KENYA – The Kenya Dairy Board (KDB) has proposed the enactment of a strong regulatory framework in the country’s dairy sector at both national and county levels to ensure milk and milk product enterprises comply with quality and safety requirements.

Speaking during the drafting of the dairy industry bill 2023, KDB Managing Director, Dr. Margaret Kibogy, noted that the framework would help protect consumers, enhance private sector participation, boost investment, and promote trade in the dairy industry, not just in Kenya, but in the external markets as well.

Previously, Kenya, as a member of the international community, had to align its regulations with global international standards for agricultural trade arrangements as enshrined under World Trade Organization, which was ratified in 1995.

“The current legislation regulating the dairy subsector enacted in 1958 was not in harmony with modern farming practices and technological advancements and recognized cow milk only; The Draft Dairy Industry Bill, 2023 now also gives recognition to sheep, goat, and camel milk,” Dr Margaret noted.

According to the Managing Director, the proposed bill is aimed at improving the productivity and competitiveness of dairy products, boosting, and increasing the domestic dairy market, and transforming the dairy industry into a net exporter to the regional and global markets.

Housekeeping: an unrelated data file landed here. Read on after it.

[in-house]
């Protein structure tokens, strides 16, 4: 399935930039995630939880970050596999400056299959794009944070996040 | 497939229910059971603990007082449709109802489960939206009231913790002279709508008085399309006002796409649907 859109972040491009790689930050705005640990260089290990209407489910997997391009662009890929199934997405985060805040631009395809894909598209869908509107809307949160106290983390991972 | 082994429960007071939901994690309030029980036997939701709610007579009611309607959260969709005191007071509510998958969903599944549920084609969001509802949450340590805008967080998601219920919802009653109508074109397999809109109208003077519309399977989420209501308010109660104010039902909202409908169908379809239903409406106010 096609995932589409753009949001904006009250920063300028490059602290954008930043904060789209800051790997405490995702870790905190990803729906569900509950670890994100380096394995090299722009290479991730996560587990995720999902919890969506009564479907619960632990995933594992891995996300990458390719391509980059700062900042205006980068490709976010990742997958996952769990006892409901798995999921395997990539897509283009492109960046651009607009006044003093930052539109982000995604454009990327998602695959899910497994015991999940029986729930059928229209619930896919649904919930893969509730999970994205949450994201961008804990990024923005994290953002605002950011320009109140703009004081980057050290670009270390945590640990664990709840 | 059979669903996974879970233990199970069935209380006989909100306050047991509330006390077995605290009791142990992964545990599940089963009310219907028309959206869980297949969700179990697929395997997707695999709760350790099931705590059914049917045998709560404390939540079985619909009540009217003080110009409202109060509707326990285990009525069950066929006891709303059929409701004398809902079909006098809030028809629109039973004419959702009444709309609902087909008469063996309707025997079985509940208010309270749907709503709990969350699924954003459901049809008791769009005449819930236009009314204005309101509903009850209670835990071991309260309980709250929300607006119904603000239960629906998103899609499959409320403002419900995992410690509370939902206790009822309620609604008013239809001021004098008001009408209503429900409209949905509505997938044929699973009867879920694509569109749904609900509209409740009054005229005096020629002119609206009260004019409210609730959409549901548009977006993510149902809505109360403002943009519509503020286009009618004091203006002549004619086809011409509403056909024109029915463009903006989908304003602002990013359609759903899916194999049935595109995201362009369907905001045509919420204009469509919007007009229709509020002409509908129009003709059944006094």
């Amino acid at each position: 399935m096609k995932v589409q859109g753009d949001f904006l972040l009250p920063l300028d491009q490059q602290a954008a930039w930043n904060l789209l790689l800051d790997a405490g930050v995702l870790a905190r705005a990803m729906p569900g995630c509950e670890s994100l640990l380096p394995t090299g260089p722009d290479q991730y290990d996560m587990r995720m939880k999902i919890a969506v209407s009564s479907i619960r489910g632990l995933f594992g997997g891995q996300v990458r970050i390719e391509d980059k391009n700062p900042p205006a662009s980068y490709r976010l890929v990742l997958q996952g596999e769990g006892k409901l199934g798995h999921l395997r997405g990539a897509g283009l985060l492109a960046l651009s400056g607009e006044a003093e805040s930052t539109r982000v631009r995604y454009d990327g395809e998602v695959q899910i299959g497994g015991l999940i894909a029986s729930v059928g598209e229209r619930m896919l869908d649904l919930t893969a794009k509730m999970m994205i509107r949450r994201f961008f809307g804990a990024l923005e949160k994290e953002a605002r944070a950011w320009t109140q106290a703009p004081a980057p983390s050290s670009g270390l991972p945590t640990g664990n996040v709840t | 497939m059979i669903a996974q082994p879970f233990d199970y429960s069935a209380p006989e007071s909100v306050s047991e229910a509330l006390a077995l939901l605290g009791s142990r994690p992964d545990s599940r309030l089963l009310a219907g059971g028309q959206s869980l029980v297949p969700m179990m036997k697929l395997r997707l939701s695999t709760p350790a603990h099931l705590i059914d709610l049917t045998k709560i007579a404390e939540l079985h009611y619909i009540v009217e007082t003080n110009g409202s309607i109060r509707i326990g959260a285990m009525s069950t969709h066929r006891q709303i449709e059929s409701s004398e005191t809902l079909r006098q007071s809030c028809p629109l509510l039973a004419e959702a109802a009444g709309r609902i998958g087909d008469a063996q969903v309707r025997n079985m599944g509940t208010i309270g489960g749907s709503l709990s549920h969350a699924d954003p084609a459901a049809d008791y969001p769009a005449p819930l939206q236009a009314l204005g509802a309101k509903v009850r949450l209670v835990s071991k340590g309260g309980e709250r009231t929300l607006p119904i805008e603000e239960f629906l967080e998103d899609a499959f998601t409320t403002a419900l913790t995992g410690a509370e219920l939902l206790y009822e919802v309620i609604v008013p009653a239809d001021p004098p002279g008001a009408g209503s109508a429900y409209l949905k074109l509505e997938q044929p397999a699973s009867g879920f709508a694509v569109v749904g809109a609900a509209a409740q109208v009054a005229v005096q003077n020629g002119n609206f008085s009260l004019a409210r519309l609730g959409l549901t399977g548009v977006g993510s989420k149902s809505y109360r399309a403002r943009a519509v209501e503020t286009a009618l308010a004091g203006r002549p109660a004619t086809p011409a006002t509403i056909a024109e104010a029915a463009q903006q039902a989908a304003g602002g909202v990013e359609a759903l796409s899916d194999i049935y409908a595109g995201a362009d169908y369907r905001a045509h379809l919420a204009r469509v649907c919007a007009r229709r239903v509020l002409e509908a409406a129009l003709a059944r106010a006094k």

“The law will be geared towards encouraging locals to venture into commercial dairy farming, establishing legal backing for the dairy value-addition chain, and giving way to the establishment of a corporation to coordinate activities in the sector.”

Dr Kibogy added that milk which is primarily produced by smallholder dairy farmers under three main production systems was in high demand mainly due to population growth, increasing urbanization, and rising incomes.

She said that to meet this high demand, the government had given priority to the national strategic plans such as the Dairy Master Plan to guide the development of the dairy sector up to 2030.

In addition, she explained that the sanitary and phytosanitary standards agreement relates to regulations around labeling requirements, nutrition claims and concerns, and quality and packaging regulations.

Mary highlighted that about 1.8 million smallholder farmers have their livelihoods pegged on dairy production with the sector currently contributing to four percent of the national GDP.

She appreciated the fact that Kenya’s dairy industry had been growing at an estimated rate of five percent annually with milk production currently standing at 5.2 billion litres per year.

According to the 2020 Kenya National Bureau of Statistics report, the consumption of milk and its related products had the highest per capita consumption (93.3 kilos) in Kenya, followed by maize (69.5kgs), wheat (41.3kgs) and vegetables (32.6kgs).

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